Court will examine legality, not merits, of health care reform

Houston Chronicle Jennifer Bard, professor of law and director of the Health Law Program at Texas Tech University School of Law,adresses the Supreme Court's upcoming decision on the health care reform.

Whatever the Supreme Court decides about the constitutionality of the Affordable Care Act (ACA), one thing is certain: it will not be based on an assessment of the merits of a national health care system. Rather, it will be a ruling about whether there is explicit constitutional authority for the way Congress chose to fund a system to make health insurance affordable and accessible to all Americans. In other words, the decision is about how Congress chose to fund the system it set up, not the system itself.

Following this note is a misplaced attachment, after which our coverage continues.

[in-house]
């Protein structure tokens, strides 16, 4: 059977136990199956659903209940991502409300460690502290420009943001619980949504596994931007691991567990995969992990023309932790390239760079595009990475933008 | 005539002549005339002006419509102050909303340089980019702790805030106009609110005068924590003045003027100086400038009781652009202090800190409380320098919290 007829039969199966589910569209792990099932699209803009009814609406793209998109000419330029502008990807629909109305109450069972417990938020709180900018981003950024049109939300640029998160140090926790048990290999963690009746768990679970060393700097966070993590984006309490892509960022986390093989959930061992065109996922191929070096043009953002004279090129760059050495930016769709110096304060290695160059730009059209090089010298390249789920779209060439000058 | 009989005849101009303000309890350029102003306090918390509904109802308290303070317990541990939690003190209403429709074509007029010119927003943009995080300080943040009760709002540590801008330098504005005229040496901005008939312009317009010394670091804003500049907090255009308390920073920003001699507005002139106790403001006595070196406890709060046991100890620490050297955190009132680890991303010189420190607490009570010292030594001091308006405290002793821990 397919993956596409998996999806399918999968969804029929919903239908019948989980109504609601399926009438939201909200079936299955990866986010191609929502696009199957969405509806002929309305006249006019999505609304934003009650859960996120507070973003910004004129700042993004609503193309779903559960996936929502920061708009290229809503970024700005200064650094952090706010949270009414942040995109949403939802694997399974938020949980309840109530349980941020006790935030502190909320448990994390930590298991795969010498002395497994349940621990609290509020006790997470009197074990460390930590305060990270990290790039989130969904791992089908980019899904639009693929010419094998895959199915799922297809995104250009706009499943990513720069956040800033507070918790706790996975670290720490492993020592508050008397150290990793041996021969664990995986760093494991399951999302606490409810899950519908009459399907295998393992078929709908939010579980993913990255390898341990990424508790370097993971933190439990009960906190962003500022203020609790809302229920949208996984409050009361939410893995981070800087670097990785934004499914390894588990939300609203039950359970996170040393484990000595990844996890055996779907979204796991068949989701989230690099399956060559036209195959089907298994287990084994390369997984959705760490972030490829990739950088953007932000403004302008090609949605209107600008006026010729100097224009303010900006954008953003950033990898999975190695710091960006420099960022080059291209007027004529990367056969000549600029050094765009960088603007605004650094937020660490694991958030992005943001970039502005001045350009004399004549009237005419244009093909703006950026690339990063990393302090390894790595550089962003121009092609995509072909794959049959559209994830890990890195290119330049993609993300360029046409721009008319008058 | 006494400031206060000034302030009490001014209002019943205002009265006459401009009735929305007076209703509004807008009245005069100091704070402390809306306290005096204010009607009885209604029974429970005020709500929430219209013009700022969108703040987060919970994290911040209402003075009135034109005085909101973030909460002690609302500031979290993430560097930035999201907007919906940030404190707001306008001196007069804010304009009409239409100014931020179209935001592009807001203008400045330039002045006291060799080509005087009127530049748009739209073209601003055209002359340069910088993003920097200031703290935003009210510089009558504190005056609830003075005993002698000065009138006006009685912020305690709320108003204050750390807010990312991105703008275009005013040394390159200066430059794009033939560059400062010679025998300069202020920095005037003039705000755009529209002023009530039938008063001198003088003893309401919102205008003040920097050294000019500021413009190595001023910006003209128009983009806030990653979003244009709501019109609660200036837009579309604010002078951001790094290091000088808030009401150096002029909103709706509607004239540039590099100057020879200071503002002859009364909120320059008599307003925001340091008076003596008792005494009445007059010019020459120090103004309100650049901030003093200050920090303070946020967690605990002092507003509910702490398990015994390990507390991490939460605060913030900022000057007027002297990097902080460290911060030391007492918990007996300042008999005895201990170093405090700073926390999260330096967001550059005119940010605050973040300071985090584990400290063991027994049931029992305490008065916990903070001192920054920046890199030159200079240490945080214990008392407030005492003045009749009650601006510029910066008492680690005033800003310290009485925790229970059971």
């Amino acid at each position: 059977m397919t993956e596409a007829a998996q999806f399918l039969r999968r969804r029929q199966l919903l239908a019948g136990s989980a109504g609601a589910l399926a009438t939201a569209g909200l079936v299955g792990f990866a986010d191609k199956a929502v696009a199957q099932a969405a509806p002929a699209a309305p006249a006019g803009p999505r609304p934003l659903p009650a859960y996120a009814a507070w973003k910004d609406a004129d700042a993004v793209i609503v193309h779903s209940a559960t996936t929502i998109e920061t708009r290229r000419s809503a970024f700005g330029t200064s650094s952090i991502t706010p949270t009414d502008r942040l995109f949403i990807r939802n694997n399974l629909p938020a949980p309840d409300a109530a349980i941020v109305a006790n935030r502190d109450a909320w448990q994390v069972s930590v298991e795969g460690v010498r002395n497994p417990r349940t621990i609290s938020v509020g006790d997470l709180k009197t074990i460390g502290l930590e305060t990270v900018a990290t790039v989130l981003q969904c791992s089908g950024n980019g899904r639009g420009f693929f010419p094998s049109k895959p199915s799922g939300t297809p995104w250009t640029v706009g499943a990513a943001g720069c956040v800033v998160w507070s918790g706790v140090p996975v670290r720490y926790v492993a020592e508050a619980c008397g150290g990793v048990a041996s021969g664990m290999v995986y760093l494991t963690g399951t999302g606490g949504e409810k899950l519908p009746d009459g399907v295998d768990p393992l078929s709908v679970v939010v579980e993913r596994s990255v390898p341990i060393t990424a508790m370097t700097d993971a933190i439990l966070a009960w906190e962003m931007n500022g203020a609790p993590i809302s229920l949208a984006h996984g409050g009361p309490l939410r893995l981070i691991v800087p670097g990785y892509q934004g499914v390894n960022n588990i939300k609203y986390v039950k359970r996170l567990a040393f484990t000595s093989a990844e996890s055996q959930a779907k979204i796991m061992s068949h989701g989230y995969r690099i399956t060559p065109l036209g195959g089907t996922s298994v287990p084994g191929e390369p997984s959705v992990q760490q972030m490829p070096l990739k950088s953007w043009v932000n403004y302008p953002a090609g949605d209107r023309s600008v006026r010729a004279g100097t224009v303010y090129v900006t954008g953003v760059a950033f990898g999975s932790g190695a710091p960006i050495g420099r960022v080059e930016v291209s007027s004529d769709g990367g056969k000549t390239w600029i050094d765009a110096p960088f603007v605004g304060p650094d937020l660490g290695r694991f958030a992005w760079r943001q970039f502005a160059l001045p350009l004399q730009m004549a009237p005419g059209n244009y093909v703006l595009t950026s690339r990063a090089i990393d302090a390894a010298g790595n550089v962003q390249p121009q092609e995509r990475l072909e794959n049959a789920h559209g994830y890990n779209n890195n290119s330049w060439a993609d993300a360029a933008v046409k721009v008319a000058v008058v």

There is no legal dispute, either in the written opinions of in any of the courts that have reviewed the bill so far, or among anyone else, that Congress has the power to spend the money it collects in any way it believes will promote the nation's best interests. Article 1, Section 8, Clause 1 of the U.S. Constitution gives a lawfully elected Congress the power to tax and spend the money collected in order to promote the "general welfare" of the country. Since then, the Supreme Court has interpreted this clause very broadly and granted Congress nearly unlimited discretion in deciding what does, and does not, promote the general welfare. The dispute here is about whether Congress acted within its authority in how it structured the finances of this law, not about the law's merits.

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